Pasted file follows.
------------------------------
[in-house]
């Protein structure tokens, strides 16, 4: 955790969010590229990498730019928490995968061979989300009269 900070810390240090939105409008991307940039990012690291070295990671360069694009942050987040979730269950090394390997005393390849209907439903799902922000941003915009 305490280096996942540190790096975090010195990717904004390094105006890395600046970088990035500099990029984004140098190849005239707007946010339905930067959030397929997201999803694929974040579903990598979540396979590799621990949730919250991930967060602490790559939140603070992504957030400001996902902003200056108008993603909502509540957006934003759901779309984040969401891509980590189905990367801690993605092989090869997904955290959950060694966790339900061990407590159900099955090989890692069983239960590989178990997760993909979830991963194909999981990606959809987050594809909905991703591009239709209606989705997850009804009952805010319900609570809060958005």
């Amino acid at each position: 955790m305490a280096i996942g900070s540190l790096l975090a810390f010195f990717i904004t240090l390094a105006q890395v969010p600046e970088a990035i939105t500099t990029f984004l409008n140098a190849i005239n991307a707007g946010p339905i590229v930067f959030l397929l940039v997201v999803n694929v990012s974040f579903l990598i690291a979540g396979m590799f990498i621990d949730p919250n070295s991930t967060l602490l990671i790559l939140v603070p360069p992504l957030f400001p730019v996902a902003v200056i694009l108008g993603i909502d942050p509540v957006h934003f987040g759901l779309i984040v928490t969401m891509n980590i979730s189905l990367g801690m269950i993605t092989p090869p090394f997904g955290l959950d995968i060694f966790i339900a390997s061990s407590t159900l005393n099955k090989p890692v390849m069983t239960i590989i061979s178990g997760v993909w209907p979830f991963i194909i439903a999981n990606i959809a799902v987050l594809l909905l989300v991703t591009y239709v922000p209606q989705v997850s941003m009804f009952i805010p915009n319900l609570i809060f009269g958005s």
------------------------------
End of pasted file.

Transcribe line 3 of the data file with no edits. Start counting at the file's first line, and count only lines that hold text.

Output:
């Amino acid at each position: 955790m305490a280096i996942g900070s540190l790096l975090a810390f010195f990717i904004t240090l390094a105006q890395v969010p600046e970088a990035i939105t500099t990029f984004l409008n140098a190849i005239n991307a707007g946010p339905i590229v930067f959030l397929l940039v997201v999803n694929v990012s974040f579903l990598i690291a979540g396979m590799f990498i621990d949730p919250n070295s991930t967060l602490l990671i790559l939140v603070p360069p992504l957030f400001p730019v996902a902003v200056i694009l108008g993603i909502d942050p509540v957006h934003f987040g759901l779309i984040v928490t969401m891509n980590i979730s189905l990367g801690m269950i993605t092989p090869p090394f997904g955290l959950d995968i060694f966790i339900a390997s061990s407590t159900l005393n099955k090989p890692v390849m069983t239960i590989i061979s178990g997760v993909w209907p979830f991963i194909i439903a999981n990606i959809a799902v987050l594809l909905l989300v991703t591009y239709v922000p209606q989705v997850s941003m009804f009952i805010p915009n319900l609570i809060f009269g958005s």